MS study casts doubt on surgical treatment (click here to go to article)
TORONTO -- A huge international study has bolstered the genetic evidence that MS has its roots in an aberrant immune system and has added to questions about the validity of a theory that obstructed neck veins are behind the progressive neurological disorder.
It comes as Ottawa and some provinces lay plans to conduct patient trials of the so-called Zamboni procedure that unblocks those veins in a bid to alleviate symptoms and possibly halt progression of the disease.
The genetics study, published in this week's issue of the journal Nature, identified 29 new genetic variants common in people with multiple sclerosis, compared to those without the disease, and confirmed 23 others previously linked to MS.
Many of those genes are critical to how the immune system functions, and some of them have also been implicated in other auto-immune disorders, including Crohn's disease, Type 1 diabetes and rheumatoid arthritis.
The findings are sure to add to the controversy over the theory by Italian vascular specialist Dr. Paolo Zamboni that narrowed neck veins -- which he's dubbed chronic cerebrospinal venous insufficiency, or CCSVI -- are a likely cause of MS. It's estimated that thousands of Canadian patients have flocked to clinics outside Canada, paying thousands of dollars for the procedure -- known as venous balloon angioplasty -- to open up their veins.
In Manitoba, advocates for the theorized role of CCSVI in MS shrugged off the study's findings as old news.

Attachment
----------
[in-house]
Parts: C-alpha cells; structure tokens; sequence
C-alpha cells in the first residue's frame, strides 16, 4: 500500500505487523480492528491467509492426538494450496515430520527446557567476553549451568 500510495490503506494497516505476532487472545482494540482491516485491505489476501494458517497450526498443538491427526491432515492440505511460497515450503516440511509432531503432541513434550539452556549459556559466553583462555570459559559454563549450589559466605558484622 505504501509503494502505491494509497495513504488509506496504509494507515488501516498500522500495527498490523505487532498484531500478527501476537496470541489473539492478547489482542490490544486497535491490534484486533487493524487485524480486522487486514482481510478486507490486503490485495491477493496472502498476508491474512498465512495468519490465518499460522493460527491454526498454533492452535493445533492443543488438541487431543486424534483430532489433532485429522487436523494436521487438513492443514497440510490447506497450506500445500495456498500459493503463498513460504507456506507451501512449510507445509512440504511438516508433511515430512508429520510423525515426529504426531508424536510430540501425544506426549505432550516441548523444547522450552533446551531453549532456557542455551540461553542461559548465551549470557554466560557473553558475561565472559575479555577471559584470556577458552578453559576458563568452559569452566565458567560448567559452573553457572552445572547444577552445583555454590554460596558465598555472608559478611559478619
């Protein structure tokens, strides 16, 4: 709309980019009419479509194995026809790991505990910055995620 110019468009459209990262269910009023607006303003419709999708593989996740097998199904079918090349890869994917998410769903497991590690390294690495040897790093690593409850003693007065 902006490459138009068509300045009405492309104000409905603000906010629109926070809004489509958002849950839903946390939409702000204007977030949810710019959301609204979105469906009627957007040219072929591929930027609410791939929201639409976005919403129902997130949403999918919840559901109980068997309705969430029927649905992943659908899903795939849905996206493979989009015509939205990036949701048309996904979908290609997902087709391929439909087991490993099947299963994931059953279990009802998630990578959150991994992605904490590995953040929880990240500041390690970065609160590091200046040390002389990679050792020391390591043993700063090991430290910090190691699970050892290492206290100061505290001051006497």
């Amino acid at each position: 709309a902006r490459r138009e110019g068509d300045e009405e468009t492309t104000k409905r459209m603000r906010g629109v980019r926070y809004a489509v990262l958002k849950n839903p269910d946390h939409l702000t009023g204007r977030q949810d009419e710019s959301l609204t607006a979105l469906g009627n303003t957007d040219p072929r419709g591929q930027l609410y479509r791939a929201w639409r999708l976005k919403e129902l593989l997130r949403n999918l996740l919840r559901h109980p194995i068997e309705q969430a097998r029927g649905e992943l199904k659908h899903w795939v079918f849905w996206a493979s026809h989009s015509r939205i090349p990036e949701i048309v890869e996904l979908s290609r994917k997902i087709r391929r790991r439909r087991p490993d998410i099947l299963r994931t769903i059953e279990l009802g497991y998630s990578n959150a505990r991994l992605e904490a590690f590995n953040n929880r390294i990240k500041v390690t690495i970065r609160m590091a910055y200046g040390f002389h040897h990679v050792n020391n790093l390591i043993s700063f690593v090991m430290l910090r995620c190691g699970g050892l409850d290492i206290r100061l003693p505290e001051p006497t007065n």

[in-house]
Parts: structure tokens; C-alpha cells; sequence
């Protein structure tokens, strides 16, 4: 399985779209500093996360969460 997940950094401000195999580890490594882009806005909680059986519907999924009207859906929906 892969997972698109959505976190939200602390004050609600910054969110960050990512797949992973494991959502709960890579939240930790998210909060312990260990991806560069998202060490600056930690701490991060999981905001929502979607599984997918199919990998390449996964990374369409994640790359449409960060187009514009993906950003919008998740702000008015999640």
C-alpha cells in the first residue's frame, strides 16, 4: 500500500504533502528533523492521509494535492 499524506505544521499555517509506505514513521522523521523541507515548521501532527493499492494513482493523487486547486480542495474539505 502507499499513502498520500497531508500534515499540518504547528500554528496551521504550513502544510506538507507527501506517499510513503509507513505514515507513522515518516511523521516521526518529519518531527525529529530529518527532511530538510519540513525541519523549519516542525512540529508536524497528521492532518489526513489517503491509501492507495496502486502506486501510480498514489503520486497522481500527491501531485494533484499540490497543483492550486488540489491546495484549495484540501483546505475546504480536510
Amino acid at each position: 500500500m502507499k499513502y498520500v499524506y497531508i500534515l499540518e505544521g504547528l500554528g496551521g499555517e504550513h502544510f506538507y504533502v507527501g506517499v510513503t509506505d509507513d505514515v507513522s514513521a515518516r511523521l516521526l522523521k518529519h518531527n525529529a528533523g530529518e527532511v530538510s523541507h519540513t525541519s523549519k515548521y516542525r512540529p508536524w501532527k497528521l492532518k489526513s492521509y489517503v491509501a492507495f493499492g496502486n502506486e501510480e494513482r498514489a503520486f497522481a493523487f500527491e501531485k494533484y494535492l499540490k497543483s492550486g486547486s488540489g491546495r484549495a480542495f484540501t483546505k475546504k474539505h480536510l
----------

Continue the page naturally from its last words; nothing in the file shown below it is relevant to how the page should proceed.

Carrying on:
"We've known there's been a link between MS and the immune system forever," said Joanne Gauthier-Wiebe, who helps helm the group CCSVI Manitoba. "CCSVI (treatment) is showing a relief of symptoms... It's not a cure; everybody knows that. We're not hearing enough about the people who had significant improvements in the quality of life."
One of the most active supporters of CCSVI treatment called the researcher's comments "baseless propaganda."
"There is no doubt the immune system plays a significant role in MS," Ashton Embry wrote in a Facebook post for his organization, Direct-MS. "However, the question remains, is the immune component primary or secondary?"
Dr. John Rioux of the University of Montreal, a member of the international consortium that conducted the study, said the research was aimed at locating genetic factors underlying MS, not to look at whether or not the Zamboni procedure works.
That question can only be answered by well-designed clinical trials, he said.
Rioux said he doesn't believe there's any strong evidence suggesting blockages in neck veins are related to an immune response.
"So I think the clearest answer you can give is there's a preponderance role to play of the immune system, and although it doesn't directly ask the question related to venous blockage, it makes it less likely," Rioux said Thursday from Montreal.
With an estimated 55,000 to 75,000 Canadians affected, Canada has one of the highest rates of MS in the world.